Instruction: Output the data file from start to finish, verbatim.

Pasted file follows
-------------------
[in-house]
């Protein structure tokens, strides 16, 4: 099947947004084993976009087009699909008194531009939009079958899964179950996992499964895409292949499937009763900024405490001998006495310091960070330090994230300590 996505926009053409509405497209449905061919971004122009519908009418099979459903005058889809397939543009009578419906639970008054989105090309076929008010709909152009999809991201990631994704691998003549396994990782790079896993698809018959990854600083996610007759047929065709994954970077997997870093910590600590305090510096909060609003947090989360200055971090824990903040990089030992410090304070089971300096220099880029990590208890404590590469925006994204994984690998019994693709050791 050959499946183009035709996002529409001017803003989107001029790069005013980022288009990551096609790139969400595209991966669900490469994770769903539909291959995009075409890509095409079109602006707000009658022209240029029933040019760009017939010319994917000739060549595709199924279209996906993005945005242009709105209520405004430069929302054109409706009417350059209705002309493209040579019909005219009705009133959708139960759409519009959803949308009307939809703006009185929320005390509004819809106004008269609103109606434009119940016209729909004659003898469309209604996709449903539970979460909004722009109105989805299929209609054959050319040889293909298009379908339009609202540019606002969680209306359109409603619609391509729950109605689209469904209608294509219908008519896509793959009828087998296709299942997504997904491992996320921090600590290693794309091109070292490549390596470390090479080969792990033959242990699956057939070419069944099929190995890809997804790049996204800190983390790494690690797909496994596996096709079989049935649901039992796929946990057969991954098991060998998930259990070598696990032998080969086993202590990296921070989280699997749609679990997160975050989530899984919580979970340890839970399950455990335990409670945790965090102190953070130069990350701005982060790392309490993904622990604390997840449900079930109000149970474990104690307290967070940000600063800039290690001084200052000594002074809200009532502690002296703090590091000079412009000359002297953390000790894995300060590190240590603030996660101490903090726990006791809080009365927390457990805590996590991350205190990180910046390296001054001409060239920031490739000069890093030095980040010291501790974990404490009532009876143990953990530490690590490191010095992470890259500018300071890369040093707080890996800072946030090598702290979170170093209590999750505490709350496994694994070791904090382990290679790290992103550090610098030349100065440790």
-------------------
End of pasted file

[in-house]
């Protein structure tokens, strides 16, 4: 099947947004084993976009087009699909008194531009939009079958899964179950996992499964895409292949499937009763900024405490001998006495310091960070330090994230300590 996505926009053409509405497209449905061919971004122009519908009418099979459903005058889809397939543009009578419906639970008054989105090309076929008010709909152009999809991201990631994704691998003549396994990782790079896993698809018959990854600083996610007759047929065709994954970077997997870093910590600590305090510096909060609003947090989360200055971090824990903040990089030992410090304070089971300096220099880029990590208890404590590469925006994204994984690998019994693709050791 050959499946183009035709996002529409001017803003989107001029790069005013980022288009990551096609790139969400595209991966669900490469994770769903539909291959995009075409890509095409079109602006707000009658022209240029029933040019760009017939010319994917000739060549595709199924279209996906993005945005242009709105209520405004430069929302054109409706009417350059209705002309493209040579019909005219009705009133959708139960759409519009959803949308009307939809703006009185929320005390509004819809106004008269609103109606434009119940016209729909004659003898469309209604996709449903539970979460909004722009109105989805299929209609054959050319040889293909298009379908339009609202540019606002969680209306359109409603619609391509729950109605689209469904209608294509219908008519896509793959009828087998296709299942997504997904491992996320921090600590290693794309091109070292490549390596470390090479080969792990033959242990699956057939070419069944099929190995890809997804790049996204800190983390790494690690797909496994596996096709079989049935649901039992796929946990057969991954098991060998998930259990070598696990032998080969086993202590990296921070989280699997749609679990997160975050989530899984919580979970340890839970399950455990335990409670945790965090102190953070130069990350701005982060790392309490993904622990604390997840449900079930109000149970474990104690307290967070940000600063800039290690001084200052000594002074809200009532502690002296703090590091000079412009000359002297953390000790894995300060590190240590603030996660101490903090726990006791809080009365927390457990805590996590991350205190990180910046390296001054001409060239920031490739000069890093030095980040010291501790974990404490009532009876143990953990530490690590490191010095992470890259500018300071890369040093707080890996800072946030090598702290979170170093209590999750505490709350496994694994070791904090382990290679790290992103550090610098030349100065440790």